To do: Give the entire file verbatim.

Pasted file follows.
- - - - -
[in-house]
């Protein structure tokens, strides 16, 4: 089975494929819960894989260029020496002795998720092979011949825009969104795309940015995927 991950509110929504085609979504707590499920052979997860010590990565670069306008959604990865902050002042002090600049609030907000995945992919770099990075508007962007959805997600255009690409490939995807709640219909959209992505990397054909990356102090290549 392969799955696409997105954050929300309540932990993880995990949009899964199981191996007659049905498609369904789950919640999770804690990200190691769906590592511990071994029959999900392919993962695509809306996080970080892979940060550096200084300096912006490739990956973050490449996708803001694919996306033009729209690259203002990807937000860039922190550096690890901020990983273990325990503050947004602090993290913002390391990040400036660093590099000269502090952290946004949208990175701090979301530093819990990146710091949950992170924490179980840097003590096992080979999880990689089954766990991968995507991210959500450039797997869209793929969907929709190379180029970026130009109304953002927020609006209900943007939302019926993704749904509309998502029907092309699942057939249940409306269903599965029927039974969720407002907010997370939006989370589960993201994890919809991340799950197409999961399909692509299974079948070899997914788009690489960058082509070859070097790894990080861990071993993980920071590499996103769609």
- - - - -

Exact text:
[in-house]
């Protein structure tokens, strides 16, 4: 089975494929819960894989260029020496002795998720092979011949825009969104795309940015995927 991950509110929504085609979504707590499920052979997860010590990565670069306008959604990865902050002042002090600049609030907000995945992919770099990075508007962007959805997600255009690409490939995807709640219909959209992505990397054909990356102090290549 392969799955696409997105954050929300309540932990993880995990949009899964199981191996007659049905498609369904789950919640999770804690990200190691769906590592511990071994029959999900392919993962695509809306996080970080892979940060550096200084300096912006490739990956973050490449996708803001694919996306033009729209690259203002990807937000860039922190550096690890901020990983273990325990503050947004602090993290913002390391990040400036660093590099000269502090952290946004949208990175701090979301530093819990990146710091949950992170924490179980840097003590096992080979999880990689089954766990991968995507991210959500450039797997869209793929969907929709190379180029970026130009109304953002927020609006209900943007939302019926993704749904509309998502029907092309699942057939249940409306269903599965029927039974969720407002907010997370939006989370589960993201994890919809991340799950197409999961399909692509299974079948070899997914788009690489960058082509070859070097790894990080861990071993993980920071590499996103769609």